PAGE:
I thought every blueberry flower was frozen during a late March freeze and I fully expected a ruined harvest. Behold, a few weeks ago fruit formed and swelled although I rarely saw a pollinator.

So begins another harvest challenge..wild birds appear to be especially hungry this spring and despite my efforts to foil winged and four-footed marauders, I regularly notice clever catbirds, robins, and one blasted squirrel climbing under the tulle, metallic ribbon, and whirligigs. “Ha!”they say. “On berries we will gorge!”

O'Neil blueberries

O’Neil blueberries beginning to ripen


Despite tulle, mylar ribbon, whirligigs, and a fake snake, the wild visitors snack


This image of a resident female American Robin collecting nesting material reminds me to be thankful for my arms, hands and fingers. Robins engineer elaborate nests cemented together with mud…all carried in their mandible.

Now I will share images of what’s blooming here at Swallowtail Cottage this month.


A clever newbie to my garden nectars upside down on the Red Hot Pokers. I think it is an Northern “Baltimore” Oriole or a Rufous-sided Towhee. Can you identify?


Another newbie to my gardens…Apricot Fudge lily…much showier the second season. No scent, and oddly shaped…what do you think?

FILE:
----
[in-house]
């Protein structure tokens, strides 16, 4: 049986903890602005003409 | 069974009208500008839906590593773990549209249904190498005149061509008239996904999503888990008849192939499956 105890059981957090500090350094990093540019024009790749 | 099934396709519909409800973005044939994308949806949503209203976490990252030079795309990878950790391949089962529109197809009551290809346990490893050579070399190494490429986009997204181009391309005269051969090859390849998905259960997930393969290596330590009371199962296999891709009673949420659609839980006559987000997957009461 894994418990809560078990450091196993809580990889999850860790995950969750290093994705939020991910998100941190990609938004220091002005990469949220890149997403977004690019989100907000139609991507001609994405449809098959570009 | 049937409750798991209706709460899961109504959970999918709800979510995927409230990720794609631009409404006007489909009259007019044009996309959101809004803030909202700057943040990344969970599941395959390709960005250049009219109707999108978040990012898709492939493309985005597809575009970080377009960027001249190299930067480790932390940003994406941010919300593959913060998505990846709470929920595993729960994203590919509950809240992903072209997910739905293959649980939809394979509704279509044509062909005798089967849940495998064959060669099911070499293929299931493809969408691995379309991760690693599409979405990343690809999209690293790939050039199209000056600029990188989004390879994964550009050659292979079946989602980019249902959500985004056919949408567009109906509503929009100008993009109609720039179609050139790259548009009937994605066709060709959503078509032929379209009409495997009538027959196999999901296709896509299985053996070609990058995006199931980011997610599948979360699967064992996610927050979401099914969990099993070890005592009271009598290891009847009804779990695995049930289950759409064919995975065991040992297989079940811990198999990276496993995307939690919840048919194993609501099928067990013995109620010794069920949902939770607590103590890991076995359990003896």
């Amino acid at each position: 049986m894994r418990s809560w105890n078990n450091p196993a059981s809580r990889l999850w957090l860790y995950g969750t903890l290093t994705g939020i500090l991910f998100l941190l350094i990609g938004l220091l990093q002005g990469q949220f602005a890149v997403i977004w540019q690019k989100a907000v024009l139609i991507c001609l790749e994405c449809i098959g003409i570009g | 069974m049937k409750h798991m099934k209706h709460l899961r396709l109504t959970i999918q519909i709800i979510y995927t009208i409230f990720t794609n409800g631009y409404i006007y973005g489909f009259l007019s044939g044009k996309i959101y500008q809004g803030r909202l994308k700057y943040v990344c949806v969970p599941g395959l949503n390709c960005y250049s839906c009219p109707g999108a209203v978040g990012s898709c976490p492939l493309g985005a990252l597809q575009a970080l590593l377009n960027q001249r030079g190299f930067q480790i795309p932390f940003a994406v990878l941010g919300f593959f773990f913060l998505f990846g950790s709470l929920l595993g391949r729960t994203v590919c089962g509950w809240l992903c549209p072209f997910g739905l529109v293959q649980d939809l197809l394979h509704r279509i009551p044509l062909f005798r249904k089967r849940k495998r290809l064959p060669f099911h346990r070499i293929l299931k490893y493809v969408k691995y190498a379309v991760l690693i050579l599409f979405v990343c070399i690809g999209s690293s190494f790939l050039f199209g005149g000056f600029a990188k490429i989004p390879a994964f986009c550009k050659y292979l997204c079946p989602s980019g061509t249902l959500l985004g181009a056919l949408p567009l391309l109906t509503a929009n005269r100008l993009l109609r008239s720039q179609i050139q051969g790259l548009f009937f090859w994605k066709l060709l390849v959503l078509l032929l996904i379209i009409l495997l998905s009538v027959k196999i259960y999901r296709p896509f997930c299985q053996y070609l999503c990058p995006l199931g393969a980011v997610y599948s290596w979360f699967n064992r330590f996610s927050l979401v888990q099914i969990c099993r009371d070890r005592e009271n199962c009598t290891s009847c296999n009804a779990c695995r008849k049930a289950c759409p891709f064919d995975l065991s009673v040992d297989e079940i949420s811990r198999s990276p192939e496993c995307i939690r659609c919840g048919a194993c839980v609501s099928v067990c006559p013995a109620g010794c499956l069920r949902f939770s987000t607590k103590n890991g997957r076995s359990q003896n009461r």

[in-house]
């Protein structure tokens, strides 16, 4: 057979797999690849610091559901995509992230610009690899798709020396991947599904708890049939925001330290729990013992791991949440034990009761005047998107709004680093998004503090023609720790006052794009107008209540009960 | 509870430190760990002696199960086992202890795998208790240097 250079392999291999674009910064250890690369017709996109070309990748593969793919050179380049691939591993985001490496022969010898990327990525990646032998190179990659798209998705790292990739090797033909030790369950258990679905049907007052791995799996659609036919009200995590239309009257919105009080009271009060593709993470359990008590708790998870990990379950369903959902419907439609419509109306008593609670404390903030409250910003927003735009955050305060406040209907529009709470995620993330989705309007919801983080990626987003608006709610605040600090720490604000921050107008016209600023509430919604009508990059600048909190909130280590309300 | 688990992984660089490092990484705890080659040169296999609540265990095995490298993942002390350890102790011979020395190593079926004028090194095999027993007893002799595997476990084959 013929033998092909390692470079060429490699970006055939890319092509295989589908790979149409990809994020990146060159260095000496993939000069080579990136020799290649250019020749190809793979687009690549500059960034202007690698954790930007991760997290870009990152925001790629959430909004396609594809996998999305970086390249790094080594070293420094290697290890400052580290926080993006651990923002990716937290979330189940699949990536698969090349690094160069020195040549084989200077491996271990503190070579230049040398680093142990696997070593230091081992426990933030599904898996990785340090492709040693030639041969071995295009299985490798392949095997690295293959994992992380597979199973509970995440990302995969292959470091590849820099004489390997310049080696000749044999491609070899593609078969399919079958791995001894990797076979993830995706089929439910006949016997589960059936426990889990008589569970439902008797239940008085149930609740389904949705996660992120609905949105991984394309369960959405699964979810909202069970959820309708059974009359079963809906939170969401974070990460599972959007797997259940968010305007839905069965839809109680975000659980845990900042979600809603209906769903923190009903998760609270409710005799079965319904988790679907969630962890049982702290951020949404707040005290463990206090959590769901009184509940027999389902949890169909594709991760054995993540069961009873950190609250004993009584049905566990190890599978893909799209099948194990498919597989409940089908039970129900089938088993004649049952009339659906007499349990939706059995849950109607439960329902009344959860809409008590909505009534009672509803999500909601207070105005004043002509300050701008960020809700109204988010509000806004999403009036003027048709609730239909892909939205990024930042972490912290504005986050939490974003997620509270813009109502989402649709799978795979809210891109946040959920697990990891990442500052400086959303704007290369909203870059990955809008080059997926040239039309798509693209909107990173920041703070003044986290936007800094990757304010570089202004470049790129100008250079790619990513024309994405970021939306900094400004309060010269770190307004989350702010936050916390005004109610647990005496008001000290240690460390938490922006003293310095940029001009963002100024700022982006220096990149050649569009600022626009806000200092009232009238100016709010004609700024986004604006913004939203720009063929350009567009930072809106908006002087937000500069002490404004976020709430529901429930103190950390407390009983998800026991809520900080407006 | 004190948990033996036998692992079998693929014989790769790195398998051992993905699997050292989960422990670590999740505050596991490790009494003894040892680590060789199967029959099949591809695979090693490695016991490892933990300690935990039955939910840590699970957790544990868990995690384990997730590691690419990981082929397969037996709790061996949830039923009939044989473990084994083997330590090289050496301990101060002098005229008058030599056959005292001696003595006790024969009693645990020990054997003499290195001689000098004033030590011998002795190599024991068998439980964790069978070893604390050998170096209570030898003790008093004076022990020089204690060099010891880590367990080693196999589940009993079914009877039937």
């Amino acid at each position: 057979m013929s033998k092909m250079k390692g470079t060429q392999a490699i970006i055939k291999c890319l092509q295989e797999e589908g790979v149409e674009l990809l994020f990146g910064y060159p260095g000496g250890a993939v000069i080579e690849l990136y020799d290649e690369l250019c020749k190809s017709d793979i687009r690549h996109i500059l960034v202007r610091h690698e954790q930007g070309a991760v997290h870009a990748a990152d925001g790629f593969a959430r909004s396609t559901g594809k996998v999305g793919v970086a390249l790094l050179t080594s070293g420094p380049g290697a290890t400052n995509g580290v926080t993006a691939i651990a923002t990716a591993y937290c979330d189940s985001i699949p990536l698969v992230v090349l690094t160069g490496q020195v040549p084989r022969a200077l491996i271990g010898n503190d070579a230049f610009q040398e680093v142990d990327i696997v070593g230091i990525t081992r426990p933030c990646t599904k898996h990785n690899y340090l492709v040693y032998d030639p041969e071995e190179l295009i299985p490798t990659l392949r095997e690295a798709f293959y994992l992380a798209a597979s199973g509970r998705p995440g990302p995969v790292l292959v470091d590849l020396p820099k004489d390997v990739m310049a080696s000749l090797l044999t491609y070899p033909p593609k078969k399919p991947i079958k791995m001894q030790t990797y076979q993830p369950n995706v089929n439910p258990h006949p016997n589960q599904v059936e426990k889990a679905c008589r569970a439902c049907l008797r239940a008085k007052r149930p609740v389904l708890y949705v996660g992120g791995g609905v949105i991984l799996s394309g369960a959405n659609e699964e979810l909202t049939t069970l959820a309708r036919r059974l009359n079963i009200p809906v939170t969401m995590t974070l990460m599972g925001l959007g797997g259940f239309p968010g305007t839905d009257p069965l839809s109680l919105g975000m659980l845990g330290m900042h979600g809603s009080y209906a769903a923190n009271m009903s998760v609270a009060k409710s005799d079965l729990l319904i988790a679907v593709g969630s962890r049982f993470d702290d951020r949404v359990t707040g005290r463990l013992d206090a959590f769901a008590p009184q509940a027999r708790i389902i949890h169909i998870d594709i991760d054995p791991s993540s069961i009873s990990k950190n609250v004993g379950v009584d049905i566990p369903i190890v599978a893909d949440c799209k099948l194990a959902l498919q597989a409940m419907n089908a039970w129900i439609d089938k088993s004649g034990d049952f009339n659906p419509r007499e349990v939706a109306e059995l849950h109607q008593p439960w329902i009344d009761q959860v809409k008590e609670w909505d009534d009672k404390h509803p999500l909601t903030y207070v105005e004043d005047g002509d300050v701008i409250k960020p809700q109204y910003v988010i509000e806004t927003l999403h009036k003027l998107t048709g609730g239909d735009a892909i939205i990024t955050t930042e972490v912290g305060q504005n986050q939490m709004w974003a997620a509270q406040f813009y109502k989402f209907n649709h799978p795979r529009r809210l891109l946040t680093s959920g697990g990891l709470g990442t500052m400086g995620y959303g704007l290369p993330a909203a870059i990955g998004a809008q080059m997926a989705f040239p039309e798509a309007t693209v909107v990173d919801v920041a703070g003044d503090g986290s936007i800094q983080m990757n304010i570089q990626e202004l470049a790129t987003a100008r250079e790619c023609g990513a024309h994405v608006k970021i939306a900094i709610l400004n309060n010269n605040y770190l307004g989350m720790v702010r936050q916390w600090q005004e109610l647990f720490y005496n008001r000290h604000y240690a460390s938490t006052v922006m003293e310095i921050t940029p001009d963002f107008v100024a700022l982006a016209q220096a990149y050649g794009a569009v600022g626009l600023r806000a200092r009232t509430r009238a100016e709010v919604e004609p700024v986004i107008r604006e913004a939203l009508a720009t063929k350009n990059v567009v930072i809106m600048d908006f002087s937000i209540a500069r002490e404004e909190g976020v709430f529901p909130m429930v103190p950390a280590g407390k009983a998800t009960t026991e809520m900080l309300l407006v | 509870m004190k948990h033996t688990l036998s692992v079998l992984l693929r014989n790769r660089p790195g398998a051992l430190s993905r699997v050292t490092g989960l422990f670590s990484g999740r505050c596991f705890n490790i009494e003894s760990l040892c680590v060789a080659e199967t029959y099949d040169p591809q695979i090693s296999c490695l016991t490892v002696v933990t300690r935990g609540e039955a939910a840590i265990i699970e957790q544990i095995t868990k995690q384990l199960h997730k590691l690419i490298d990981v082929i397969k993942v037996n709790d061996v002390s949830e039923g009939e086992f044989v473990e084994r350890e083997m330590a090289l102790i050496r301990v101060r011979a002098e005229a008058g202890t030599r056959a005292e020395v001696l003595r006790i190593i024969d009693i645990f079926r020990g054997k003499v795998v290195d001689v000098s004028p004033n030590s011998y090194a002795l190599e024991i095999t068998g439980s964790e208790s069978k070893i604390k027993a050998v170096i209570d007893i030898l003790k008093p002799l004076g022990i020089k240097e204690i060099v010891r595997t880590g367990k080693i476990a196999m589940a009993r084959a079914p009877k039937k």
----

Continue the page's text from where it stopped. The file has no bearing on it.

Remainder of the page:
Ahh, the persnickety Foxtail lily…an underperformer added two seasons ago. Five bulbs were planted. One died this spring and only two others bloomed. Not enough bang for the buck…Does anyone know the secret to growing this beauty?


The patch of rescued iris has tripled in just three years and is awesome early on.  Despite my efforts, this patch is now riddled with fungus and I am not sure if I will be forced to remove all of them. Any suggestions?


This mass of flower power is on top of my cattle panel arbor over one raised bed. I am told they are fragrant, yet being on top, they are out of whiff range. As the prolific climber continues its path over the top of the arbor, I will sniff when flowers are within range. This is a Huldine clematis planted two years ago. Second season is impressive, yes? And I read it will bloom twice per season. Yeah!


This is the cluster of flowers from one bulb found in the grocery store (set of three) called a Mediterranean Lily. All three bulbs have produced a sturdy 36″ stem every year for the past three, and these flowers last for weeks when cut. They remind me of a chandelier.